New housing inventory — like that being constructed in southwest Campbell River — is the only thing that will bring down real estate prices on Vancouver Island, according to VIREB. Photo by Sean Feagan / Campbell River Mirror.

New housing inventory — like that being constructed in southwest Campbell River — is the only thing that will bring down real estate prices on Vancouver Island, according to VIREB. Photo by Sean Feagan / Campbell River Mirror.

VIREB: low inventory hurting real estate sales, increasing prices

More development is the solution, according to the Vancouver Island Real Estate Board

Prices are up and sales are down of houses on Vancouver Island, a trend driven by historically-low inventory, according to the Vancouver Island Real Estate Board (VIREB).

Across the Island, active listings of single-family homes and row/townhouses are down 50 per cent from last year, while condo apartment listings dropped by 61 per cent over the same period, according to a release by VIREB.

Sales are also down. There were 891 units sold last month, down 18 per cent from last year. Single-family houses are down 15 per cent, with 560 being sold in August 2021.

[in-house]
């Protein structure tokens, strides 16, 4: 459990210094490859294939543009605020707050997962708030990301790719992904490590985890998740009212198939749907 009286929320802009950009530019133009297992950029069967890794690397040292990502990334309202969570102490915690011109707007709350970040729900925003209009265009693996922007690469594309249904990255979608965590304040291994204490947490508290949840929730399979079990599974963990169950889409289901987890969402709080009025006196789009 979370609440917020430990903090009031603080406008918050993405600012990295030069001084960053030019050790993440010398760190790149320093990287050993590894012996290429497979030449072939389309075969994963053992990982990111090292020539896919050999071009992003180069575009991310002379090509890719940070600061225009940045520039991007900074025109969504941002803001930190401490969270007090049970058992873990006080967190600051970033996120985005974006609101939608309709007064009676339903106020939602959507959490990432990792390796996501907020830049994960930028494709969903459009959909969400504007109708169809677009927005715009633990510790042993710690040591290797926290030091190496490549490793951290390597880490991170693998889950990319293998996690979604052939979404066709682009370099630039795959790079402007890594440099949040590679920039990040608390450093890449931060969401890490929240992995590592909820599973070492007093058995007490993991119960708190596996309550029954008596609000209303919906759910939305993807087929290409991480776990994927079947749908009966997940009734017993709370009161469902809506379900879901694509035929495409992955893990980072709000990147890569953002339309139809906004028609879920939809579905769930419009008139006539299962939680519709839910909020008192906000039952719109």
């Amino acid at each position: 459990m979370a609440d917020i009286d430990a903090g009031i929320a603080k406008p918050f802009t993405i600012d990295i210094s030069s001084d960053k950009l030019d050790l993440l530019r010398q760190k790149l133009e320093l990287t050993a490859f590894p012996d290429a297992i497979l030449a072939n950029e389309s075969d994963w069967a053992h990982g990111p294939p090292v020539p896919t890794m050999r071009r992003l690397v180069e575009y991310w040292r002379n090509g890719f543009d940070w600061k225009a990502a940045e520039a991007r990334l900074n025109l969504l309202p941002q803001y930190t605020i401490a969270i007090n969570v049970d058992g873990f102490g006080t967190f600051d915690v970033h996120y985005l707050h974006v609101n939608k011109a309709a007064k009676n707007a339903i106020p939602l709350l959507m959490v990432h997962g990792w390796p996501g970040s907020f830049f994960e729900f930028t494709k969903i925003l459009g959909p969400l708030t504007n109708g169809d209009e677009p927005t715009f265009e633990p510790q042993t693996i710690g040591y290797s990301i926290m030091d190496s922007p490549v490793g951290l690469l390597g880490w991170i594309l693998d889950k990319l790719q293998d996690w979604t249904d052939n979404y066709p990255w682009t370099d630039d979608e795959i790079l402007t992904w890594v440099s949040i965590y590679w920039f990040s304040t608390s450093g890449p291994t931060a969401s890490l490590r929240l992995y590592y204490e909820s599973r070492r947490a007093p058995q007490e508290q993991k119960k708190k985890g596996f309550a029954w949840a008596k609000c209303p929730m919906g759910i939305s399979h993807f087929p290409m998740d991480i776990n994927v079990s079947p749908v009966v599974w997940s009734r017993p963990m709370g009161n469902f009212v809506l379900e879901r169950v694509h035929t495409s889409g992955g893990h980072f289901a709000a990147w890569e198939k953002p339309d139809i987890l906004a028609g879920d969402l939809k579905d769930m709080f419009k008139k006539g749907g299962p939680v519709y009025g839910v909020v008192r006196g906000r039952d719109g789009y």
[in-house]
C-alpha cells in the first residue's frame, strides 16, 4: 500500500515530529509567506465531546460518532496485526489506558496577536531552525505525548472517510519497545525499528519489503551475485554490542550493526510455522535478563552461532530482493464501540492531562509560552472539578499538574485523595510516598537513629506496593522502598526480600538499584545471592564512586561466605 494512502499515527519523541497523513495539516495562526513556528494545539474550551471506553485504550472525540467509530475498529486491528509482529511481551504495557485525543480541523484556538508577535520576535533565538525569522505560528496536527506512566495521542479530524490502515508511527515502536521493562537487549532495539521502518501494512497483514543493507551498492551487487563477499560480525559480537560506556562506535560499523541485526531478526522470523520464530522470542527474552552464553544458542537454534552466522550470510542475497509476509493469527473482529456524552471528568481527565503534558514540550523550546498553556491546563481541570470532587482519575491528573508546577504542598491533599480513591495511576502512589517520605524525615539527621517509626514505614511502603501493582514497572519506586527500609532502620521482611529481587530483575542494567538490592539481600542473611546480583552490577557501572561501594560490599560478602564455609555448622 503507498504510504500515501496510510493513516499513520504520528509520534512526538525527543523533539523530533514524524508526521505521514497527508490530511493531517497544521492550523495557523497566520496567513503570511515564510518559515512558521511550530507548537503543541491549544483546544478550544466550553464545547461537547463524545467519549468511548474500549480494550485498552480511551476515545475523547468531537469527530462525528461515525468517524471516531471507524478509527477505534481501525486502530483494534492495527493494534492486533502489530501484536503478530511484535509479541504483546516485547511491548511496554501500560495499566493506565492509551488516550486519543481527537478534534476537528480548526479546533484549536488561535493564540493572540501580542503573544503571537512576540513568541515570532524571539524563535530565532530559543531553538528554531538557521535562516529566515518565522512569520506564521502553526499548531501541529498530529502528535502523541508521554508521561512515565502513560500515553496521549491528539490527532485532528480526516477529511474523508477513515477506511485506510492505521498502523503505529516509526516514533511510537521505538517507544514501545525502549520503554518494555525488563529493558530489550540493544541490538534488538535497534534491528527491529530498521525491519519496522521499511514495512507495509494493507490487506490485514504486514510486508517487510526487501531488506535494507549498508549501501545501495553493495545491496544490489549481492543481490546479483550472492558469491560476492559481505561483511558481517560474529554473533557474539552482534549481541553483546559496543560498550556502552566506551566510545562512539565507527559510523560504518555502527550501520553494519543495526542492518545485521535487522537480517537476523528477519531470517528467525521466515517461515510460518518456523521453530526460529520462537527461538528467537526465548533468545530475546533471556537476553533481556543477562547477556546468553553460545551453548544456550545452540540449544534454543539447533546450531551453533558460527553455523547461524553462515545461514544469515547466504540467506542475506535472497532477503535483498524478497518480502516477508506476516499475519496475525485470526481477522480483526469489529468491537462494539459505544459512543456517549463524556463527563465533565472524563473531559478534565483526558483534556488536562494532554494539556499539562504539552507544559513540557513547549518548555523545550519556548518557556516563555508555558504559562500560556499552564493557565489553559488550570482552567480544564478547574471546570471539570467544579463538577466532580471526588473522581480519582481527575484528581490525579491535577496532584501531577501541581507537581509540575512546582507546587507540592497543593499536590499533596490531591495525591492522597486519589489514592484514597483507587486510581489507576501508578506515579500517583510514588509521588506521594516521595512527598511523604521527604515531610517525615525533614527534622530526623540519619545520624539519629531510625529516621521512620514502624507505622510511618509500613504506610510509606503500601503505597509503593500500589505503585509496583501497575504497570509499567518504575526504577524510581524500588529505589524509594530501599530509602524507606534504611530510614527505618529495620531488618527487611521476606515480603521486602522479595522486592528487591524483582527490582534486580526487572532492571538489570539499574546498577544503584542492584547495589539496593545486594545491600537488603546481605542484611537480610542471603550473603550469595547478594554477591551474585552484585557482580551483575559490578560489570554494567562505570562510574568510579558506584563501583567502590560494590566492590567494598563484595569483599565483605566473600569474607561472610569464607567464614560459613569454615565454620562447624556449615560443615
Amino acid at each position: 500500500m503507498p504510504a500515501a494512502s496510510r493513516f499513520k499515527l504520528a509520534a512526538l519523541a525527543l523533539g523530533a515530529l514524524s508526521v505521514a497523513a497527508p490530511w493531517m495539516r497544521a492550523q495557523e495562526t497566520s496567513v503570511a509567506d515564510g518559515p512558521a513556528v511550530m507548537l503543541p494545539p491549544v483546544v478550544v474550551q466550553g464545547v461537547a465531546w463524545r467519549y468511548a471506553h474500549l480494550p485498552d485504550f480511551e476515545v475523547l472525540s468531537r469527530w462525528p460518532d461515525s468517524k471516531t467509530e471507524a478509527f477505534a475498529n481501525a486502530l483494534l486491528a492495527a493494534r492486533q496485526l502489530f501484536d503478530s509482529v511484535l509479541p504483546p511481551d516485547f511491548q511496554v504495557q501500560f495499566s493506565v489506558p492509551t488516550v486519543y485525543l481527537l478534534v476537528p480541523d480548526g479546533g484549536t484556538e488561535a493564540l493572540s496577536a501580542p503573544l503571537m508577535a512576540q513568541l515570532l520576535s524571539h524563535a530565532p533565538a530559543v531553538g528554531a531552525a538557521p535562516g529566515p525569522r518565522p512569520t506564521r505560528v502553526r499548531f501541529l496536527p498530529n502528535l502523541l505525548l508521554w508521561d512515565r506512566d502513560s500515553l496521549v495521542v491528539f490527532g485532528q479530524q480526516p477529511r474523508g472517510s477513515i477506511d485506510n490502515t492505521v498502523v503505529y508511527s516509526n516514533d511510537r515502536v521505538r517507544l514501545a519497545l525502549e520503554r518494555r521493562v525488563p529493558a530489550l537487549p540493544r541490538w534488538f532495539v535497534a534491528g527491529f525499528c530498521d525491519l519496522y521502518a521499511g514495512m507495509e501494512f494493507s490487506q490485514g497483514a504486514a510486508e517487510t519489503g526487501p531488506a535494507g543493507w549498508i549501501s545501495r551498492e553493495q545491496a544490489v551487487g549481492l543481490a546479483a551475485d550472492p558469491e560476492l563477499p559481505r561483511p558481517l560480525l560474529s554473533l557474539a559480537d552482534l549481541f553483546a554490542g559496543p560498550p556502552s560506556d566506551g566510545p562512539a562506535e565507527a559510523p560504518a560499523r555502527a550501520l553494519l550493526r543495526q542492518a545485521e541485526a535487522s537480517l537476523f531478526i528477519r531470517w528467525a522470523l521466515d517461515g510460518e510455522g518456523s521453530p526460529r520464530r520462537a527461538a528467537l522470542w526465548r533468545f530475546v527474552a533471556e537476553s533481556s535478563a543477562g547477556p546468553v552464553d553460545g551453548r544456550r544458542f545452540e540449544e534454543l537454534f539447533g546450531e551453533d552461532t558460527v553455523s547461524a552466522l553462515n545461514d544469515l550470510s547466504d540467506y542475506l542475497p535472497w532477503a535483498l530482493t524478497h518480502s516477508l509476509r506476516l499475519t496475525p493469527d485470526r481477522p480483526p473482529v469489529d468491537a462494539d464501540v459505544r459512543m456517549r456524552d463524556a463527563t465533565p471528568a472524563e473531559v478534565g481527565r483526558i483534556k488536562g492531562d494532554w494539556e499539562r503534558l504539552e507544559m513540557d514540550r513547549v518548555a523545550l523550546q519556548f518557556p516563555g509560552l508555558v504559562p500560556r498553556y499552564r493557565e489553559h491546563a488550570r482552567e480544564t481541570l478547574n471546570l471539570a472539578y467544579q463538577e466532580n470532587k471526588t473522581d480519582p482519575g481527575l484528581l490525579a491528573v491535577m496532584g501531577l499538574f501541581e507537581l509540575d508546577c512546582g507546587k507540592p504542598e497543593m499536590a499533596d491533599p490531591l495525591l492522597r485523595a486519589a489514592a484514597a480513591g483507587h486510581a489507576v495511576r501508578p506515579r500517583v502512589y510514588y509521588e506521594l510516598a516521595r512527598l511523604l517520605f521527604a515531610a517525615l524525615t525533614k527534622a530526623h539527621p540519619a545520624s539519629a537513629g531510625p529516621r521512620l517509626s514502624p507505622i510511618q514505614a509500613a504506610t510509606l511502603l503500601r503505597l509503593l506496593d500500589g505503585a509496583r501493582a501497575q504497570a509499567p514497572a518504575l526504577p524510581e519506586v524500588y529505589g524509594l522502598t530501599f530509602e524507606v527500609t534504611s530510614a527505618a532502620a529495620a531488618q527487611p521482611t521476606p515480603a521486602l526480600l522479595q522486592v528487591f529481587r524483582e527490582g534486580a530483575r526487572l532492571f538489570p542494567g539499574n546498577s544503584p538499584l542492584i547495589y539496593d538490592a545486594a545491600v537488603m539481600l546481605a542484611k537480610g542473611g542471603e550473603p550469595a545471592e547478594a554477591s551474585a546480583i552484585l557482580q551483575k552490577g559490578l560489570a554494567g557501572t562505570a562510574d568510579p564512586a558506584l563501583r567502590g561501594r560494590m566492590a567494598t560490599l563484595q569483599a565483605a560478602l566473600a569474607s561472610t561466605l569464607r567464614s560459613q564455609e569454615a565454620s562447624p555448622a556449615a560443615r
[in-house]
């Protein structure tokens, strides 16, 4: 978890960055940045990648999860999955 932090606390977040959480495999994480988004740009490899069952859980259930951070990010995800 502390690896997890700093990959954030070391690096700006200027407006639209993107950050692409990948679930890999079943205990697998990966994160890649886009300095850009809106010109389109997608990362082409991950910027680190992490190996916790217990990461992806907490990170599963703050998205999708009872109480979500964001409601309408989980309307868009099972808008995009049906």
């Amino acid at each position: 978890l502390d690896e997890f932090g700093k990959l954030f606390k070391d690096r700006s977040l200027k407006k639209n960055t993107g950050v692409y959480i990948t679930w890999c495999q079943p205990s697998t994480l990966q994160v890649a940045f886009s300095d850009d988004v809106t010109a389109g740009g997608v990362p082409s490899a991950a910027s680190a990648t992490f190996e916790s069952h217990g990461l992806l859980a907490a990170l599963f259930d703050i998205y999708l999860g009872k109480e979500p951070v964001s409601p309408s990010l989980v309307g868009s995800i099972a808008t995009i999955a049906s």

Houses in Campbell River are getting more expensive. The benchmark price of a single-family home in the city reached $650,000 in August 2021, an increase of 33 per cent from last year.

But at least prices here are lower than much of the rest of Vancouver Island. Across the VIREB area, the average price of a single-family home rose to $740,900 last month, a year-over-year increase of 33 per cent.

The reason for these trends is low supply, according to VIREB.

“Sales would undoubtedly be higher if there were adequate inventory,” said Ian Mackay, 2021 VIREB President, in the release. “Further, because the real estate sector is driven by supply and demand, we expect that prices will continue to rise unless demand drops or listings increase.”

While VIREB is encouraged by federal parties focusing on housing affordability in the current election campaign, without a plan to build more homes, these promises will fall short, he said.

Developers face ‘levers of delay’ at the local level that impede new construction are significant barriers to increasing housing supply, according to VIREB. As such, real estate boards are advocating with provincial and regional policymakers to expedite the development processes so demand can be met more quickly.

“Building more homes isn’t the easy solution, but it’s the key to making housing more affordable,” said Mackay.

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